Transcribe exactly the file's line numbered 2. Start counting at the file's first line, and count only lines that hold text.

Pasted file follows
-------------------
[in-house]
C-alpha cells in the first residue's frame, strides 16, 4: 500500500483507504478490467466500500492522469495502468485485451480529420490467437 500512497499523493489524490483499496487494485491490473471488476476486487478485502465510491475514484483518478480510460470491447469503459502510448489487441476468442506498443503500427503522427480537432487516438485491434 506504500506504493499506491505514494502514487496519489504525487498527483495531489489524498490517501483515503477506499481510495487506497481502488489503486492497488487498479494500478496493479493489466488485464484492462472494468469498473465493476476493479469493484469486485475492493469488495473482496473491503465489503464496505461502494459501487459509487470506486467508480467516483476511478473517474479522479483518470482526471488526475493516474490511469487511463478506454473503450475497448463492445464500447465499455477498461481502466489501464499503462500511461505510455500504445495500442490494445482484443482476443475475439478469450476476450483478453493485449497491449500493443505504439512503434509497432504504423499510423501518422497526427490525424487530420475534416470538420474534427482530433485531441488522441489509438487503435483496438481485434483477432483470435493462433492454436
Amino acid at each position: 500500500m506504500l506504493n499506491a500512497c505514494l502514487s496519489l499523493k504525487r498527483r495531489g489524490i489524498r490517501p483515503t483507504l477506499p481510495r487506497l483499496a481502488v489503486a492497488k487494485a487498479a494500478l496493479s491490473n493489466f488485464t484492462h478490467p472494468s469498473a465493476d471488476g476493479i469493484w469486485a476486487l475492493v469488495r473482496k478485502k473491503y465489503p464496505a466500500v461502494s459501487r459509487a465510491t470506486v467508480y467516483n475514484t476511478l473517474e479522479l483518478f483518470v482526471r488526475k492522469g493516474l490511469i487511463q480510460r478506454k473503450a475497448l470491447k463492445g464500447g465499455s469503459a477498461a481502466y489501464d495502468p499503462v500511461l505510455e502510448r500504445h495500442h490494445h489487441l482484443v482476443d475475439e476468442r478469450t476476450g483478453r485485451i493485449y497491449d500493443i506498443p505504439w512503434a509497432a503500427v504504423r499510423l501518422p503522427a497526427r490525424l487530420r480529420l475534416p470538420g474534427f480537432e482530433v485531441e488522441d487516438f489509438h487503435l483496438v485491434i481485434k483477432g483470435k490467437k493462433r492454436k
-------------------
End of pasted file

C-alpha cells in the first residue's frame, strides 16, 4: 500500500483507504478490467466500500492522469495502468485485451480529420490467437 500512497499523493489524490483499496487494485491490473471488476476486487478485502465510491475514484483518478480510460470491447469503459502510448489487441476468442506498443503500427503522427480537432487516438485491434 506504500506504493499506491505514494502514487496519489504525487498527483495531489489524498490517501483515503477506499481510495487506497481502488489503486492497488487498479494500478496493479493489466488485464484492462472494468469498473465493476476493479469493484469486485475492493469488495473482496473491503465489503464496505461502494459501487459509487470506486467508480467516483476511478473517474479522479483518470482526471488526475493516474490511469487511463478506454473503450475497448463492445464500447465499455477498461481502466489501464499503462500511461505510455500504445495500442490494445482484443482476443475475439478469450476476450483478453493485449497491449500493443505504439512503434509497432504504423499510423501518422497526427490525424487530420475534416470538420474534427482530433485531441488522441489509438487503435483496438481485434483477432483470435493462433492454436